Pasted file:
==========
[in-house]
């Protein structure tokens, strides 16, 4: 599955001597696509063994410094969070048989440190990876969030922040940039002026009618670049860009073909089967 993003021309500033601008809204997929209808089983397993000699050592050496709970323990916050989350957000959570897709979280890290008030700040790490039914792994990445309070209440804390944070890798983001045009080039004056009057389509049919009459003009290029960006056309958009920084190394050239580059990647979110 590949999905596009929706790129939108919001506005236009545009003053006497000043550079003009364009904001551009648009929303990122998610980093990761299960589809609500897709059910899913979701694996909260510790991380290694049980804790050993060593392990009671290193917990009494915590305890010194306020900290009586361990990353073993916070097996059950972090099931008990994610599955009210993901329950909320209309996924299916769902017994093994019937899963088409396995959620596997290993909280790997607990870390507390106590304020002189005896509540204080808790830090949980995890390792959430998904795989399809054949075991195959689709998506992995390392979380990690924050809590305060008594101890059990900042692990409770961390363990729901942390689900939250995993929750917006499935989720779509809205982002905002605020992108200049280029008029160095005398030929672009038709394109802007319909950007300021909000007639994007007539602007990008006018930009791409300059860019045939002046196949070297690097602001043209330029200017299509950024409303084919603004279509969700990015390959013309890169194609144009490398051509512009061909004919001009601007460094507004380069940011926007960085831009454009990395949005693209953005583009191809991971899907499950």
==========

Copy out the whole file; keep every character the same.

[in-house]
């Protein structure tokens, strides 16, 4: 599955001597696509063994410094969070048989440190990876969030922040940039002026009618670049860009073909089967 993003021309500033601008809204997929209808089983397993000699050592050496709970323990916050989350957000959570897709979280890290008030700040790490039914792994990445309070209440804390944070890798983001045009080039004056009057389509049919009459003009290029960006056309958009920084190394050239580059990647979110 590949999905596009929706790129939108919001506005236009545009003053006497000043550079003009364009904001551009648009929303990122998610980093990761299960589809609500897709059910899913979701694996909260510790991380290694049980804790050993060593392990009671290193917990009494915590305890010194306020900290009586361990990353073993916070097996059950972090099931008990994610599955009210993901329950909320209309996924299916769902017994093994019937899963088409396995959620596997290993909280790997607990870390507390106590304020002189005896509540204080808790830090949980995890390792959430998904795989399809054949075991195959689709998506992995390392979380990690924050809590305060008594101890059990900042692990409770961390363990729901942390689900939250995993929750917006499935989720779509809205982002905002605020992108200049280029008029160095005398030929672009038709394109802007319909950007300021909000007639994007007539602007990008006018930009791409300059860019045939002046196949070297690097602001043209330029200017299509950024409303084919603004279509969700990015390959013309890169194609144009490398051509512009061909004919001009601007460094507004380069940011926007960085831009454009990395949005693209953005583009191809991971899907499950």